Visiting Us

Cranberry Trail

Cranberry Trail (end of Cranberry Road)

"The Cranberry Marsh is part of the "Callander Bay Wetland Conservation Reserve (C149)", which was planned as a protected conservation area, although it is currently still in the approval process [this book was written in 2011, not sure if that is still accurate]. The site is approximately 319 hectares in size and is located along the northwest shore of Callander Bay. It includes the North and Centre Channels leading into Callander Bay and is bordered to the south by Smith Island.

The Cranberry Marsh Trail was opened in the fall of 2007 and is a very popular walking site. A set of signs were made highlighting information of the marsh plants, trees, fish, trumpeter swans, animals and birds, as well as First Nation and shipping history of the area.

The marsh is important for fish spawning and waterfowl habitat. The wetland contains swamp, marsh and fens. This area is also considered to be important for waterfowl staging, moulting and breeding, and as a migratory passerine, shorebird or raptor stopover area. Bald eagles are sometimes seen in the area. It is ideal for hunting, boating, hiking, birding, nature appreciation, cranberry picking and fishing. Cranberries are often for sale in autumn in the North Bay farmer's market, and many local residents go out into the bog to pick them.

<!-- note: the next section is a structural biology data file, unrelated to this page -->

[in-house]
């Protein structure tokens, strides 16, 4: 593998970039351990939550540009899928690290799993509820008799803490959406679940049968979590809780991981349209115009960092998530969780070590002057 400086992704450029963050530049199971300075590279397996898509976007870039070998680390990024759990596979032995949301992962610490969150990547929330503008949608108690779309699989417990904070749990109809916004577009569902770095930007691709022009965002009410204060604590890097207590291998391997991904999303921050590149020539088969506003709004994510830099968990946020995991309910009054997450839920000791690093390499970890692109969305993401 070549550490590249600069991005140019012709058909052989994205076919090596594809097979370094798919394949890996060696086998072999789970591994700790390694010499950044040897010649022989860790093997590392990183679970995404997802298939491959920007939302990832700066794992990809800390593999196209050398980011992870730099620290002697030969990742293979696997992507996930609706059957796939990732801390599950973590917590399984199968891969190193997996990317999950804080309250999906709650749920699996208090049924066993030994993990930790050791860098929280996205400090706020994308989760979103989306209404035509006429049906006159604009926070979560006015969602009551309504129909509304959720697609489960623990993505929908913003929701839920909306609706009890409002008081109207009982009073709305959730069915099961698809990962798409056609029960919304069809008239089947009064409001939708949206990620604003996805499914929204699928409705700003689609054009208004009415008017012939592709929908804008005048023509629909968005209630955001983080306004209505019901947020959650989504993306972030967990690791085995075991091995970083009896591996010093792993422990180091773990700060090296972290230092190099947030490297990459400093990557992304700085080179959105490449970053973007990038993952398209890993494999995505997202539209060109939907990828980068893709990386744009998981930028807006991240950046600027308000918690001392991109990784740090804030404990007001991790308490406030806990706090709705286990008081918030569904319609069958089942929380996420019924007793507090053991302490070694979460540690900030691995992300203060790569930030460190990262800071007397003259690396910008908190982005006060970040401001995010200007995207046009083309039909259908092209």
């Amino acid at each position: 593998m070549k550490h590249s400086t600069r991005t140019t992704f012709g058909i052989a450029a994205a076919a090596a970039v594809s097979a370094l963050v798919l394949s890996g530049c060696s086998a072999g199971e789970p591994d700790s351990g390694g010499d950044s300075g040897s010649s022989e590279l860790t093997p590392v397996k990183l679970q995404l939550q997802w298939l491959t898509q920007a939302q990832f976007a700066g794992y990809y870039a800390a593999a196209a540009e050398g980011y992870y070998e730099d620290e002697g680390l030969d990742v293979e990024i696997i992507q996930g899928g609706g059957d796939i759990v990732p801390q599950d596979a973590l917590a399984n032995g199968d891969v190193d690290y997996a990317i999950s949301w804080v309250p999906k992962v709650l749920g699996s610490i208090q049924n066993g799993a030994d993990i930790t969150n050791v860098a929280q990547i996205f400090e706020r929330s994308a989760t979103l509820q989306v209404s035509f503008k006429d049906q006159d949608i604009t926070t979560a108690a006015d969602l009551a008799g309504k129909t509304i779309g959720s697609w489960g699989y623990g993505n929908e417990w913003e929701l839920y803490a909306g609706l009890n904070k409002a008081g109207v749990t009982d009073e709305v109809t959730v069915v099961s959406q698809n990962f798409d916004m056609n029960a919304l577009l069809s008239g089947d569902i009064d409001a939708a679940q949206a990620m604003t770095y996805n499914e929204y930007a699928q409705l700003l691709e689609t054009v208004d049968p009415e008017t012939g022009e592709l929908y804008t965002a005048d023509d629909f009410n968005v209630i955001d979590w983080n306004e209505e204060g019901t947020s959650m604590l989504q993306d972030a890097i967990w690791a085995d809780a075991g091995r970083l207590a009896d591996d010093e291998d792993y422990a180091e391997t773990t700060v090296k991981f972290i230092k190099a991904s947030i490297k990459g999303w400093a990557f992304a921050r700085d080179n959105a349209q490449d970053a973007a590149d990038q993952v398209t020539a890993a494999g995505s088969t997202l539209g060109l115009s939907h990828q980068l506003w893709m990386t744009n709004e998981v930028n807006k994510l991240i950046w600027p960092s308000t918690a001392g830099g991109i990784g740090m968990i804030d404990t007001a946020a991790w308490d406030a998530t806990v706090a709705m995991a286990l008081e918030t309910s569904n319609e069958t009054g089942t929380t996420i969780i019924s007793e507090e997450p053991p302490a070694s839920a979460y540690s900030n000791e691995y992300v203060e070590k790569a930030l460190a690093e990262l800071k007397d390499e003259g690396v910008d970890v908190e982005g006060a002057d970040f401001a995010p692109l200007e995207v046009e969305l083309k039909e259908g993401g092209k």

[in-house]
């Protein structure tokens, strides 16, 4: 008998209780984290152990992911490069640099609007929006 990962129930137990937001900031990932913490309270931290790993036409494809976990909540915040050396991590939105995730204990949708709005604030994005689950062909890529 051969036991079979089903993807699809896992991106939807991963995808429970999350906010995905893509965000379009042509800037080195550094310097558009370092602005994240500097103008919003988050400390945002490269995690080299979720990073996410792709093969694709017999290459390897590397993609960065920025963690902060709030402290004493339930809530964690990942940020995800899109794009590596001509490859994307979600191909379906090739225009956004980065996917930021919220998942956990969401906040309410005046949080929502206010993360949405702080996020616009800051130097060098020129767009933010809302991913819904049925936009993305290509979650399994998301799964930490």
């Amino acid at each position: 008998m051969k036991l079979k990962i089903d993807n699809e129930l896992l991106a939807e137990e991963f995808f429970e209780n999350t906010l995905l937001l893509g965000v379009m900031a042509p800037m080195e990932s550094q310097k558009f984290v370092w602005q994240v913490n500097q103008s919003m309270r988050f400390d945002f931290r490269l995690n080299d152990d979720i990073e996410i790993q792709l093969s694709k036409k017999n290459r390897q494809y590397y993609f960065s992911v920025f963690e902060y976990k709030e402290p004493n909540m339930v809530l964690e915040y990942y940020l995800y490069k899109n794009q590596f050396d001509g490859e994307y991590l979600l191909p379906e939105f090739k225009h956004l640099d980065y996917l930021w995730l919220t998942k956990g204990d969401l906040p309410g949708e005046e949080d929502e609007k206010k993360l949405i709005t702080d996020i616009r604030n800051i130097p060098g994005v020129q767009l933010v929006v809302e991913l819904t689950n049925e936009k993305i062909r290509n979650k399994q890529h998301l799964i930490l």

The cranberry marsh is also well known for the trumpeter swan reintroduction program. Callander Bay and the Cranberry Marsh were once home to trumpeter swans, but they disappeared due to hunting and loss of habitat. Once found all over North America, by 1933, there were only 77 individual swans known to be living in Canada, and 50 in the United States. Thankfully, with increased conservation efforts, trumpeter swans are no longer considered endangered in North America. However, Ontario is home to a mere 348 swns, and at that size, the population is not yet self-sustaining.

A pair of trumpeter swans had settled in the Cranberry Marshes of Callander Bay in 1999, but were killed by hunters the first day of hunting season, 2001.

On May 13, 2002, three breeding pairs were reintroduced into the Cranberry Marsh of Callander Bay. When the birds were released in Callander, their wing tip feathers were clipped so they could not fly away. For the release, crowds of people were asked to line the shore to keep them in the water and prevent them from trying to walk home.

By the time the wing tip feathers had grown back in and they were able to fly, they stayed since they had set up home here. Reintroduction of the Trumpeter Swans into Callander's Cranberry Marsh was a success.

14 additional birds were released in 2003, and six more in 2004. Teaching them to migrate was, at times, an effort. Well-intentioned people feed them after freeze-up which keeps them from leaving. In December 2003, an individual swan nicknamed "Droopy" had a bad wing and couldn't fly. He was trapped and driven to the Wye Conservation area south of Georgian Bay. Later, the last few flew as far south as the Magnetawan River, and found open water there. The birds are very hard, and with 2" thick layer of down, can survive to -30C"

Information taken from Don Clysdale's book Callander Now and Then